WHAT'S HAPPENING IN MED SCHOOL ADMISSIONS?
The 2020-2021 medical school admissions cycle has been marked by the coronavirus pandemic and massive social change. Existing inequities in the admissions process have only been amplified, and students who identify as being part of groups that are historically underrepresented in medicine are being prevented from pursuing careers in medicine. Below, you will find links to our original document of concerns, our additional open letters and emails sent since then, and our spreadsheet tracker for med school admissions policies.
After surveying over 200 of our peers, we developed 3 short-term goals that will make this admissions cycle safer and more equitable to premedical students. These were initially emailed to medical schools, deans, and the AAMC on June 28, 2020. Though some of our direct goals and aims have changed over time, our original thoughts still guide us. These are:
1) #WaiveTheMCAT: Join several other excellent medical schools in the decision to make the MCAT exam optional this admissions cycle, and mask previous scores of applicants (if they request) who were planning on retaking the exam this Spring/Summer.
2) #DelayTheApp: Delay application review/interview invitations until the AAMC addresses its verification backlog.
3) #CommitToChange: Work directly with premedical students and the AAMC to ensure clearer communication and transparency in future admissions cycles, as outlined by the Students for Ethical Admissions.
October 5, 2020
SEA supports MCAT optional admissions policies during the pandemic. But, we are mindful of the fact that AAMC appears determined to move forward as though there are no disruptions. So, in anticipation of AAMC releasing new MCAT test dates and a plan for the 2021 testing year, we have created a list of recommendations for ensuring fair and safe exams -- whether they are held in person or virtually.
OPEN LETTERS FROM PREMED STUDENTS
Case-by-case waivers are not a panacea. (9/3/2020)
64% of applicants who have NOT taken the MCAT yet (or are planning to retake) are NOT comfortable contacting an AdCom explaining their situation. (n = 130)
Of applicants who have not yet been able to take the MCAT (or who are planning to retake), 92% of them will lose >$1000 if their upcoming exam is canceled and they have to withdraw their app because medical schools are still requiring the MCAT. (n = 103)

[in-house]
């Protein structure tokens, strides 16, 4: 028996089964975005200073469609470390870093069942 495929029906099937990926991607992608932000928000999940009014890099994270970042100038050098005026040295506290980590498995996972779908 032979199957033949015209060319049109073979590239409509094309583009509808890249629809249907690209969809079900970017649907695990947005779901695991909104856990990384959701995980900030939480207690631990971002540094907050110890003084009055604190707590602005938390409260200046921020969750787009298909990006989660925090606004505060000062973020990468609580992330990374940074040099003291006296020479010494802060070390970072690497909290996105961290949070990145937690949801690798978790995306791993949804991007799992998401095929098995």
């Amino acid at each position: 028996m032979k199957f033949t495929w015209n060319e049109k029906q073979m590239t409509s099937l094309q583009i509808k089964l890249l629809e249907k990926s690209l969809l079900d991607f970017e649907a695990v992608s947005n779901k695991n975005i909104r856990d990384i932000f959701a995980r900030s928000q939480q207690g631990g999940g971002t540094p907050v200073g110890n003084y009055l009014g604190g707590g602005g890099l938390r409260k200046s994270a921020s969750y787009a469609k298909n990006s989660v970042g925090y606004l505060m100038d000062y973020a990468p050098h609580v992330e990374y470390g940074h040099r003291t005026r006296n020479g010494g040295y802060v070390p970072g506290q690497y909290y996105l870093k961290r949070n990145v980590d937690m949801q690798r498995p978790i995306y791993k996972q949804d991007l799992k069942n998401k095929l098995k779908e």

Of applicants who have already taken the MCAT this year, 90% felt as though the circumstances did not allow them to accurately demonstrate their abilities (n = 154)
Of current medical students, 89% said that they would not have been comfortable asking an AdCom for a personal exception to admissions requirements while they were applying. (n = 101)
MCAT Test Centers are not safe, especially for students at higher-risk of complications from coronavirus. (As of 9/2/2020)
64% of recent MCAT examinees were not screened for coronavirus at all when they arrived for their exam. (n = 199)
0% of recent MCAT examinees were asked to provide proof of a negative COVID test. (n = 199)
7% of recent MCAT examinees underwent temperature checks (n = 199)
11% of recent MCAT examinees were questioned about recent travel. (n = 199)
24% of recent MCAT examinees were questioned about recent symptoms. (n = 199)
24% of recent MCAT examinees were questioned about recent exposures. (n = 199)
15% of recent MCAT examinees were asked to sign a waiver. (n = 199)
66% of recent MCAT examinees did not witness commonly used surfaces being cleaned in their test center. (n = 199)
50% of recent MCAT examinees did not witness their personal workspace being cleaned before, during, or after their MCAT exam. (n = 199)
27% of recent MCAT examinees said that masks were not enforced inside their test center. (n = 199)
20% of recent MCAT examinees personally witnessed test center staff violating mask policies. (n = 199)
29% of recent MCAT examinees said that social distancing was not possible in their test center.
24% of recent MCAT examinees personally witnessed test center staff violating social distancing guidelines. (n = 199)
POSITION STATEMENTS AND LETTERS OF SUPPORT
August 5, 2020
AMERICAN COLLEGE OF PHYSICIANS
August 5, 2020
AMERICAN MEDICAL WOMEN'S ASSOCIATION
August 6, 2020
AMERICAN COLLEGE OF PERIOPERATIVE MEDICINE
August 7, 2020
American Medical Women’s Association (AMWA)
American College of Perioperative Medicine (ACPM)
American Medical Student Association (AMSA)
American Physician Scientists Association (APSA)
Asian Pacific American Medical Student Association (APAMSA)
Association of Women Psychiatrists (AWP)
Doctors for America (DFA)
Latino Medical Student Association (LMSA)
Medical Student Pride Alliance (MSPA)
National Hispanic Medical Association (NHMA)
National Medical Association (NMA)